Already, establishment figures in the mainstream conservative movement -- columnists and pundits such as George Will of the Washington Post, David Brooks of the New York Times and David Frum, the former Bush speechwriter who blogs at FrumForum -- have begun pushing back against the Tea Party movement's more preposterous themes. When former Arkansas Gov. Mike Huckabee, now testing a potential presidential run, insinuated that the president was raised in Kenya, George Will accused him of "spotlight-chasing" in a way that rendered him unworthy of overseeing "a lemonade stand, much less nuclear weapons."

"Right around 50 years ago, you had this split in the Republican Party between the Goldwater people and the Rockefeller sort of Republicans," said Christopher Parker, the University of Washington associate professor of political science, who led the survey. "We see the same split happening right now." Although Parker sees some differences between the Tea Party followers and the John Birch Society fans who helped fuel the Goldwater candidacy, the Birchers "still had these really extreme ideas, you know these ideas embedded and rooted in conspiracy theories," Parker told AlterNet. "Well, we see the same thing now," he continued. "If you get the way that that treatment is worded -- 'Barack Obama will destroy the country' -- I mean, how much more extreme can one get? And you see that these conservatives who do not ally themselves strongly with the Tea Party, they don't follow that line."

Is it possible, then, I asked Parker, that the Republican Party itself will become more divided? "Yes," he replied. "We've been seeing this ever since the mid-term elections... And I, for one, think it's driven by this split among conservatives..."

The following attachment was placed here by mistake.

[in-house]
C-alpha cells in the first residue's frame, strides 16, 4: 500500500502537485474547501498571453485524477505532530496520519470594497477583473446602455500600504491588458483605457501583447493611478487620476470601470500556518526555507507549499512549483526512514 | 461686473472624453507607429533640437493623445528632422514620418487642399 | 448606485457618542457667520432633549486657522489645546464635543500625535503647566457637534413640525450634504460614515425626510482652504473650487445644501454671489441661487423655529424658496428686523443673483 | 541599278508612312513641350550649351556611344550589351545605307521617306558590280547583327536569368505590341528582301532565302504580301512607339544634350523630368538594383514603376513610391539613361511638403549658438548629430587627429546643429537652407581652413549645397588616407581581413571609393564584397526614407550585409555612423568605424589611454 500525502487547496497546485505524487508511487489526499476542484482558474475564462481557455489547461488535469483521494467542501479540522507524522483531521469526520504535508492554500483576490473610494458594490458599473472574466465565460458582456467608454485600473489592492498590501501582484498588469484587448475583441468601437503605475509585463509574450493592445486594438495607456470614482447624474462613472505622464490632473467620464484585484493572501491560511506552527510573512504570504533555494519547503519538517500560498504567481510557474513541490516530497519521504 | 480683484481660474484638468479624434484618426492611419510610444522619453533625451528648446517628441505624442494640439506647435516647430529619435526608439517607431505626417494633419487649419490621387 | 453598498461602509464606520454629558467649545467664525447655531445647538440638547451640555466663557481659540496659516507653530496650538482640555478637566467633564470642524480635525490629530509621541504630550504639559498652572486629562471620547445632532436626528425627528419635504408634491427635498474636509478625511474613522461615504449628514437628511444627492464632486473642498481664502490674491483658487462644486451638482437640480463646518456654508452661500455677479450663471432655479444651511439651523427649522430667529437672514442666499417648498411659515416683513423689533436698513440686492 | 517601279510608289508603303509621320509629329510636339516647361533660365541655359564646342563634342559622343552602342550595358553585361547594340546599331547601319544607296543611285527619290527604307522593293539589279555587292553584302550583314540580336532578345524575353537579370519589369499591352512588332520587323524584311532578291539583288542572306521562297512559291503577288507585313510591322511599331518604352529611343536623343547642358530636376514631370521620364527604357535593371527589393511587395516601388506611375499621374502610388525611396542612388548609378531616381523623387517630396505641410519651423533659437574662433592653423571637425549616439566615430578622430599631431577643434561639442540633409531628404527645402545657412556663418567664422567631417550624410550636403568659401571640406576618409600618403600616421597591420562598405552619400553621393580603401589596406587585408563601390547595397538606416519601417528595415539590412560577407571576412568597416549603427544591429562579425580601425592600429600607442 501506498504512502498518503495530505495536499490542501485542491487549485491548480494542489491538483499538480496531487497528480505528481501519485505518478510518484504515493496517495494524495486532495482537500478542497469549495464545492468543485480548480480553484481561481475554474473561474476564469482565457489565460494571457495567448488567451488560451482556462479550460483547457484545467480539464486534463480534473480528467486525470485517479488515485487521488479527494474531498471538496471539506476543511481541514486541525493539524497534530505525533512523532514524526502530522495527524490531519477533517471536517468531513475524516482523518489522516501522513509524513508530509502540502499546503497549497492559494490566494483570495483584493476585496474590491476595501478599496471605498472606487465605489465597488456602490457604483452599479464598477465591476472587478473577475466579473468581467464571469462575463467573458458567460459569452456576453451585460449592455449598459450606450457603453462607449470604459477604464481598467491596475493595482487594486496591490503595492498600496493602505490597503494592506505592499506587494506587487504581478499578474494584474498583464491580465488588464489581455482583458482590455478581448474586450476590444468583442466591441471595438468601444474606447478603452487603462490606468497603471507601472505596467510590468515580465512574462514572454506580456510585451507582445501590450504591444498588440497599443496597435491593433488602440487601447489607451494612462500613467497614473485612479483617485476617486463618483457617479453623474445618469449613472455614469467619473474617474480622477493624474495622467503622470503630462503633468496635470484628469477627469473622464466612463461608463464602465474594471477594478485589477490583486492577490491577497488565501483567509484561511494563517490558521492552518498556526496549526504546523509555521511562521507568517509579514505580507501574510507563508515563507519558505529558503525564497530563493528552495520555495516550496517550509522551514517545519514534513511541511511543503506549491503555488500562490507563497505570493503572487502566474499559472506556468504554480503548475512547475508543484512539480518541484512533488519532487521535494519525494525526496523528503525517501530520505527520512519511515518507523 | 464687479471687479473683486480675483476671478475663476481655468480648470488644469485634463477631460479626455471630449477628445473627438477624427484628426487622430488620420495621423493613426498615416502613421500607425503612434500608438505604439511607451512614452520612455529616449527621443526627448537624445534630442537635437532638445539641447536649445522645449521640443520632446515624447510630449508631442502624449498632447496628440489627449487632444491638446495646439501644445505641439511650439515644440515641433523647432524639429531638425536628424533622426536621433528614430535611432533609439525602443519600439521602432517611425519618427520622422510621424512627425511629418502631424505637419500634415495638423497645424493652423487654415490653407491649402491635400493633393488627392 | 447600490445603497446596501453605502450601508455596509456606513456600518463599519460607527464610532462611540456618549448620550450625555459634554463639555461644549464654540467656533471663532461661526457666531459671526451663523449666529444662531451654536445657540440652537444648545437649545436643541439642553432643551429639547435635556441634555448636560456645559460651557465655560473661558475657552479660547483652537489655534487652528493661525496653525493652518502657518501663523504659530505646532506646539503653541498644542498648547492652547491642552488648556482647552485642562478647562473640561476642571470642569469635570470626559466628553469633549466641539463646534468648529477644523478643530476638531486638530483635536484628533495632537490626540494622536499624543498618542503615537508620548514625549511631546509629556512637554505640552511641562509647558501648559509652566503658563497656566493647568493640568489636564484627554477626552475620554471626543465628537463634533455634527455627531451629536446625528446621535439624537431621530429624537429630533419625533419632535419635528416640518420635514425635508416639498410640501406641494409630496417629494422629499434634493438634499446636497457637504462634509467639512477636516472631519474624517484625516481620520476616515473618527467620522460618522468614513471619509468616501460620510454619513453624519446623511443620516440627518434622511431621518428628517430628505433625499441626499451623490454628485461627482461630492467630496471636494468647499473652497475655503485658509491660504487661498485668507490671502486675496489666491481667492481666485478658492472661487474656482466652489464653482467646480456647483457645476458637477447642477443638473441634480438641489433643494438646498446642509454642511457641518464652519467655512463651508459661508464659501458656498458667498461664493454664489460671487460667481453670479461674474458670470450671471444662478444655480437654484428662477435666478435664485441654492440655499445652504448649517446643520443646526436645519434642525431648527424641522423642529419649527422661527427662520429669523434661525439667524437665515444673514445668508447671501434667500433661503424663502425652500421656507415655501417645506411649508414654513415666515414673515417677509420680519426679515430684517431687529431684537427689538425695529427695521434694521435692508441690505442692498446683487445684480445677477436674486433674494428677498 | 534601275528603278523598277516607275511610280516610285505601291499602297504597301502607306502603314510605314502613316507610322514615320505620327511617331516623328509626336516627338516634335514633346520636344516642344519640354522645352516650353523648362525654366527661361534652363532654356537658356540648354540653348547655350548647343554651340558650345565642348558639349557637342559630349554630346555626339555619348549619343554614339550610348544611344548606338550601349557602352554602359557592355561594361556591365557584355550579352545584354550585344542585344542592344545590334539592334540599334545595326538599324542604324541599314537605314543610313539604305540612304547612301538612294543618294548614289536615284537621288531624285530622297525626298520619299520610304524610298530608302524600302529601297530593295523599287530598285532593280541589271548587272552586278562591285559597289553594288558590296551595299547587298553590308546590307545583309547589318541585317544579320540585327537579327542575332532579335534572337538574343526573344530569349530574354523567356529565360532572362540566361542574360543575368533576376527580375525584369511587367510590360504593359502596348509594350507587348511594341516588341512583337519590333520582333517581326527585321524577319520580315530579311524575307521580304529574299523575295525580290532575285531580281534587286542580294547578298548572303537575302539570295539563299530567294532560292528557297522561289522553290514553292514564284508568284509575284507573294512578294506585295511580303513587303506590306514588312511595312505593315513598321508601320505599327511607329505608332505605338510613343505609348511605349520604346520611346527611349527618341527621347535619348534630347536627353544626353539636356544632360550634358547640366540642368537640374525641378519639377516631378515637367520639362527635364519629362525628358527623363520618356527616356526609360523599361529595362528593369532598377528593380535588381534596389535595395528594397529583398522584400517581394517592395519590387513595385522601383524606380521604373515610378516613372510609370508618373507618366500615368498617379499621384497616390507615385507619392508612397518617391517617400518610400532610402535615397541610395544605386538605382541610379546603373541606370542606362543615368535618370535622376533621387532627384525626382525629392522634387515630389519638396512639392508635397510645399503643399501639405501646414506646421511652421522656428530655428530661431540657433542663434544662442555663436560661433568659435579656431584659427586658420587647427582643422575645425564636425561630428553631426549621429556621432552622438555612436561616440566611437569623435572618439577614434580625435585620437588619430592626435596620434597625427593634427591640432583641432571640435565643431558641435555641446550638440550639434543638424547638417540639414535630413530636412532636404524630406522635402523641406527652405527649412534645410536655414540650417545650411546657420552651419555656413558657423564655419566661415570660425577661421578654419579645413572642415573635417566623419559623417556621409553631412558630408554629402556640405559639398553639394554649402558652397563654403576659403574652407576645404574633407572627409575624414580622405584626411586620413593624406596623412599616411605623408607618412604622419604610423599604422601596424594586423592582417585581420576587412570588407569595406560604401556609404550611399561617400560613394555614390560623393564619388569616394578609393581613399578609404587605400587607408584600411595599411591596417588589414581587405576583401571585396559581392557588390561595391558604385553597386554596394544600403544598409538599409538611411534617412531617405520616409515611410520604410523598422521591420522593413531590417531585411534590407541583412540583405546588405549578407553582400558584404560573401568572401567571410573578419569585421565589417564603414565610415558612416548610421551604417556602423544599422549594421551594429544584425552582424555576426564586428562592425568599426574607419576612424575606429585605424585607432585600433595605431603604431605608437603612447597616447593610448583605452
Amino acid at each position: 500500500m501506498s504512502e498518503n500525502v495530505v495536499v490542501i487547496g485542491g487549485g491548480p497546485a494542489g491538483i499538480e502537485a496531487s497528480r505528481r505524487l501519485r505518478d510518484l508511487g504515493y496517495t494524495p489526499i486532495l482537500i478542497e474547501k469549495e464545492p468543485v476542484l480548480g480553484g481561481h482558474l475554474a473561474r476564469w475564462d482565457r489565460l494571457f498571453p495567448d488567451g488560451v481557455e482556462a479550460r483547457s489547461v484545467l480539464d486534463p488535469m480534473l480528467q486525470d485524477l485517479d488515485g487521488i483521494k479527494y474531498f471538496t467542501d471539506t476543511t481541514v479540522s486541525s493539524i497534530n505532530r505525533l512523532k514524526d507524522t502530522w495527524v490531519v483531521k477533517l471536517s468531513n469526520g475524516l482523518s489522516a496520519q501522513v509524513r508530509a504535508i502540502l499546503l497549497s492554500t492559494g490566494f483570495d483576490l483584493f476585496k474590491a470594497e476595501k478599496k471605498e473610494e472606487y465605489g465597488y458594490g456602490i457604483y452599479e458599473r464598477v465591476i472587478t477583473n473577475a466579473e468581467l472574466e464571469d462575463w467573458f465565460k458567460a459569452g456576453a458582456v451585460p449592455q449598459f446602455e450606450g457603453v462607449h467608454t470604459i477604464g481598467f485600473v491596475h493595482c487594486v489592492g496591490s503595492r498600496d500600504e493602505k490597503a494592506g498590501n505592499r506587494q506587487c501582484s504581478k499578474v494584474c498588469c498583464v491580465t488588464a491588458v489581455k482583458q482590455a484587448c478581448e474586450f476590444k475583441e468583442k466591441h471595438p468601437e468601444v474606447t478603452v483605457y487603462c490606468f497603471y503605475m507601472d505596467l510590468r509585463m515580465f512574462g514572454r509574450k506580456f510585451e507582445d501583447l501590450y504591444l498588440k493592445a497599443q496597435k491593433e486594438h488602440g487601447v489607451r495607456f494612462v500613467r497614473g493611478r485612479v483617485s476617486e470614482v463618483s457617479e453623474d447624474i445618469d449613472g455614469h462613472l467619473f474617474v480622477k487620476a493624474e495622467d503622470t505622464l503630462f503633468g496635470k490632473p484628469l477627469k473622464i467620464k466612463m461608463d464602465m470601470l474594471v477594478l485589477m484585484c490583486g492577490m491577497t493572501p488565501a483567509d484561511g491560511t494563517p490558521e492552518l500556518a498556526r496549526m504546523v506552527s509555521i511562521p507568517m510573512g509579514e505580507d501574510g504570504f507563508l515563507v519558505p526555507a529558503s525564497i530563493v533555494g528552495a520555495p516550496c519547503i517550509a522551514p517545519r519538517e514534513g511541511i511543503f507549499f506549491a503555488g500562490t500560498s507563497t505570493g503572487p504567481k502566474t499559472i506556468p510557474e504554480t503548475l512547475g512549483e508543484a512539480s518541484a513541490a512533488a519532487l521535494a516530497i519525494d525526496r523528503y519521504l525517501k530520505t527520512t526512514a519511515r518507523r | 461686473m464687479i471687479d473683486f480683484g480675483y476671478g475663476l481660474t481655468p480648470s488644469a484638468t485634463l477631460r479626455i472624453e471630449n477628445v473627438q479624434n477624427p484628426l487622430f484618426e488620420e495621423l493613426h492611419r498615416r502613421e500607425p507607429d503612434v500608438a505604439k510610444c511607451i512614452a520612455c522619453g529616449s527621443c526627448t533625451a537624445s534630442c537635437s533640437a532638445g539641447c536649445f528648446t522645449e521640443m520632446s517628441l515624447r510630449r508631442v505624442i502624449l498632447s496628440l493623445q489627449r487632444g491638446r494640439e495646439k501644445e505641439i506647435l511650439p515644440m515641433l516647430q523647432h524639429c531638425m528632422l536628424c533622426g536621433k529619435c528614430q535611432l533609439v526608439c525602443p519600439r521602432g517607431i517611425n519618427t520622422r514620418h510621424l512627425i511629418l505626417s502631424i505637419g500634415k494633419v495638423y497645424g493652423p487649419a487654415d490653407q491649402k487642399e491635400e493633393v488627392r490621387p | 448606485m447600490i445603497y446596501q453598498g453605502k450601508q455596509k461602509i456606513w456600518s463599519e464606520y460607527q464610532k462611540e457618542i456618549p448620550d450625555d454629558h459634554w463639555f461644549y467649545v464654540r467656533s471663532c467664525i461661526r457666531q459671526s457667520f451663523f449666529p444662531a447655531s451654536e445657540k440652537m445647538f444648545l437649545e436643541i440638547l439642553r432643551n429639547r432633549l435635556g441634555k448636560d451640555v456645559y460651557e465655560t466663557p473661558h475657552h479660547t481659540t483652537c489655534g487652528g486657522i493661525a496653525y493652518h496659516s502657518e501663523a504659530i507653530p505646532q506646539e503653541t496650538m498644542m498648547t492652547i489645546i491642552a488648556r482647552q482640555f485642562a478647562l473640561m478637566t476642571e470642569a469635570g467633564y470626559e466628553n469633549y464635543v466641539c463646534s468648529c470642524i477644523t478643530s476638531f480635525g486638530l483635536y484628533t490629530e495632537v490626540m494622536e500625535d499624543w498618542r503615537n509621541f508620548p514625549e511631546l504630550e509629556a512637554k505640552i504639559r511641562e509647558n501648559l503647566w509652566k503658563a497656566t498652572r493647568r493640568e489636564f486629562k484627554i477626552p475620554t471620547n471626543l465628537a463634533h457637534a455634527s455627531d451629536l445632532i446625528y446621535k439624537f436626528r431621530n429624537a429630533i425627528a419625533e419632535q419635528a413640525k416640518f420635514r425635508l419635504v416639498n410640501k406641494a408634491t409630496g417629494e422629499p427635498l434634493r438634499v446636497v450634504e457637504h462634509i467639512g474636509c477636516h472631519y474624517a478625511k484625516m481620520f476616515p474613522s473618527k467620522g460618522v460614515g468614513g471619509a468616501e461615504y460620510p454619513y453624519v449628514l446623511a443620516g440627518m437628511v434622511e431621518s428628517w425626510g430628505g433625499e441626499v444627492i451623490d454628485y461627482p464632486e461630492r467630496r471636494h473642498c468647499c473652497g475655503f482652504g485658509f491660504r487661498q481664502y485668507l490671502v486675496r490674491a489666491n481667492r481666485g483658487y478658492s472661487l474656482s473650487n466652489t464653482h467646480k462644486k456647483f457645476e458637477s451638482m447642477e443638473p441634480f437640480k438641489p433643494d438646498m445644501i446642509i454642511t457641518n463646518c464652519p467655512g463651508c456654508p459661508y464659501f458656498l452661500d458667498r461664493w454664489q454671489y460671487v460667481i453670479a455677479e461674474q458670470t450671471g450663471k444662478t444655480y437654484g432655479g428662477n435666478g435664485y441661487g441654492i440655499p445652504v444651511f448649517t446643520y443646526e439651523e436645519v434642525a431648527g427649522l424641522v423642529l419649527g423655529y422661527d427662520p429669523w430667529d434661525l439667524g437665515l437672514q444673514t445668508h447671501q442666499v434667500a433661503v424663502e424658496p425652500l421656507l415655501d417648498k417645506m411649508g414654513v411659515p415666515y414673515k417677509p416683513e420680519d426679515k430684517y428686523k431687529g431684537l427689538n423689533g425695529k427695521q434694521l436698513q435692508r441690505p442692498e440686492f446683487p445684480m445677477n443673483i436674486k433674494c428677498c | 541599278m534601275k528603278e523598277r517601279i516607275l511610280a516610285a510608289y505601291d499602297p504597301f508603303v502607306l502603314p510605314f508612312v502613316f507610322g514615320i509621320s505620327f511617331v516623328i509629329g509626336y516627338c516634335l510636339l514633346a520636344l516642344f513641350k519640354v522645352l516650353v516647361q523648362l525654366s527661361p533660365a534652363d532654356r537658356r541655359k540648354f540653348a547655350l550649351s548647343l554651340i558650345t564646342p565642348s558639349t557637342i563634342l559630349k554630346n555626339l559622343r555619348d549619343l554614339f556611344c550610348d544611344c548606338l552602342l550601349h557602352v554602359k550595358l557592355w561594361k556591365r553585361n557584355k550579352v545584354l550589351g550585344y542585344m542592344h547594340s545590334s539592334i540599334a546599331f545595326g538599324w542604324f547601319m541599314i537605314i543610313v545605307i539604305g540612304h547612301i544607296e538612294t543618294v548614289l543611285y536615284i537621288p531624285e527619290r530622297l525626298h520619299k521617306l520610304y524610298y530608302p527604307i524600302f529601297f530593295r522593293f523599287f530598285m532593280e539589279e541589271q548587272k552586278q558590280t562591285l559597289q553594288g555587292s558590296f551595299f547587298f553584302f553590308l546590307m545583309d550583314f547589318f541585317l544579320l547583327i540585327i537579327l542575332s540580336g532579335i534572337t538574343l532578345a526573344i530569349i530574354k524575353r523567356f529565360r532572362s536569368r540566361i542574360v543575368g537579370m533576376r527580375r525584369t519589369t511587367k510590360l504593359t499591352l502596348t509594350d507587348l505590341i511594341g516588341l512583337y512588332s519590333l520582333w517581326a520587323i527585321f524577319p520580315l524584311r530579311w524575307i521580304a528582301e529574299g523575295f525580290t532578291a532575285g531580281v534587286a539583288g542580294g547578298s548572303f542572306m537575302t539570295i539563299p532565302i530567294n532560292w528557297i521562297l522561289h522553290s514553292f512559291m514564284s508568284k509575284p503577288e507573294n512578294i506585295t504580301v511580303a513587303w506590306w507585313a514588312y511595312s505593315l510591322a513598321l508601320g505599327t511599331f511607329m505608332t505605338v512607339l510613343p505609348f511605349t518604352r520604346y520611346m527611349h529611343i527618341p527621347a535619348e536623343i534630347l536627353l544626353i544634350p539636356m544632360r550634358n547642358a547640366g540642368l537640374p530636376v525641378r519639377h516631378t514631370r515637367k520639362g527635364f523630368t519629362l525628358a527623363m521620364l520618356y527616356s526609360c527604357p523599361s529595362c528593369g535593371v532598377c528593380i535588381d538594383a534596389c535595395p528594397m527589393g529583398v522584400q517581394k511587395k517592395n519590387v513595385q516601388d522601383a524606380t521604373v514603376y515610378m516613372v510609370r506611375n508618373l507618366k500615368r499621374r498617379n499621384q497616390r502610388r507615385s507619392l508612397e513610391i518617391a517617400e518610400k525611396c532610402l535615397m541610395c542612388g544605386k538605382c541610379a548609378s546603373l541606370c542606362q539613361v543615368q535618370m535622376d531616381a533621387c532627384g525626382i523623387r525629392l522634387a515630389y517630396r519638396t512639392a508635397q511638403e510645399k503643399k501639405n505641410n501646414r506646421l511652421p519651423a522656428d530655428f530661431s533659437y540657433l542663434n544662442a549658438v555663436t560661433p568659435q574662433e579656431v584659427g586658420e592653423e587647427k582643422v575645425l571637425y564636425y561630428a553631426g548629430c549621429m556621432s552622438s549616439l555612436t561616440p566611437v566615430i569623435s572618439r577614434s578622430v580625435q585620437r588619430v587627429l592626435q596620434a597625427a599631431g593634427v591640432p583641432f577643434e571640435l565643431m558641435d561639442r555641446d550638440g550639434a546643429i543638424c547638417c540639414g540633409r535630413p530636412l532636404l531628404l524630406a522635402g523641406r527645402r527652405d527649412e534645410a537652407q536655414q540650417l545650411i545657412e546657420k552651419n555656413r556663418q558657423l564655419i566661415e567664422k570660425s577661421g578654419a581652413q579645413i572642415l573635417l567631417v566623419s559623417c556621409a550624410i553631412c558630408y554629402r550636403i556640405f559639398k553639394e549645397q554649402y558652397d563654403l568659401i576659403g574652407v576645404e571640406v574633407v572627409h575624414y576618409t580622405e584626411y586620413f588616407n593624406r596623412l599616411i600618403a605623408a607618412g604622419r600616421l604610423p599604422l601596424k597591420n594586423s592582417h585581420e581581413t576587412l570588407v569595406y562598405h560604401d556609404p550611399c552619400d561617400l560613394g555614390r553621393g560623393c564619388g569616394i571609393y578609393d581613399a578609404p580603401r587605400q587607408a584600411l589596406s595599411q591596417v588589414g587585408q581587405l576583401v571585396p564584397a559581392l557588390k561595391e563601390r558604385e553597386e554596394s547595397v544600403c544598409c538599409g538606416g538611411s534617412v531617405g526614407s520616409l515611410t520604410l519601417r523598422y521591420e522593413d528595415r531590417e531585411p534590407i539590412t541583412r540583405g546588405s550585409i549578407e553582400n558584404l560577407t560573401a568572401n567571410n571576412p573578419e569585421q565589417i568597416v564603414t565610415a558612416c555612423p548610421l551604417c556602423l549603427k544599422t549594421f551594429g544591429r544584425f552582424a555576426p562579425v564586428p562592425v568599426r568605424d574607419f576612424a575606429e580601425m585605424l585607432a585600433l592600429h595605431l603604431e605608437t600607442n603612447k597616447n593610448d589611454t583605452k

Although the establishment conservatives -- people like Will and Brooks and Frum -- have the power positions in mainstream media, the Tea Party movement, nonetheless, appears to drive the Republican agenda. "They're more politically active and engaged," Parker explained. "And our data show that across a range of activities or measures for political engagement, that people who strongly support the Tea Party are more engaged and more active than people who don't. And that's ranging from voting in the mid-term elections to attending a meeting to donating to a campaign, volunteering for a campaign -- I mean, you name it."

In other words, House Speaker John Boehner may not be a Tea Partier at heart, but it's the Tea Partiers to whom he must answer. So even though the Tea Party movement has yet to assume the majority within the G.O.P., it drives the agenda because of the destruction its followers could wreak on those who refuse its demands.

The split in the conservative movement could be good news for liberals and progressives, but only if they are willing to exploit the divisions among their opponents, something they've never shown much taste for doing. Wedge-driving has long been the tactic of conservatives and Republicans -- rarely of liberals and Democrats. If those divisions are allowed to take their natural course, the probable outcome will be an even more reactionary and paranoid G.O.P., and that's not good for anybody.

Parker, however, sees another possible scenario, heralded by the uprising in Wisconsin against the draconian, anti-worker, anti-poor-people policies of Gov. Scott Walker, a Republican, who won his spot as his state's chief executive with a hefty assist from billionaire David Koch, patron of the Tea Party movement. Parker foresees the possibility a nationwide, grass-roots push-back against the Tea Party-driven agenda.

"When you think about what's going on, for example, in Wisconsin," Parker said, "there's a possibility that what's happening with these candidates or with these elected officials who are really paying attention to the Tea Party and all the noise these Tea Partiers are making -- it's possible it could lead to a counter-mobilization. [Wisconsin] could be a case in point, where you see this massive counter-mobilization against these groups."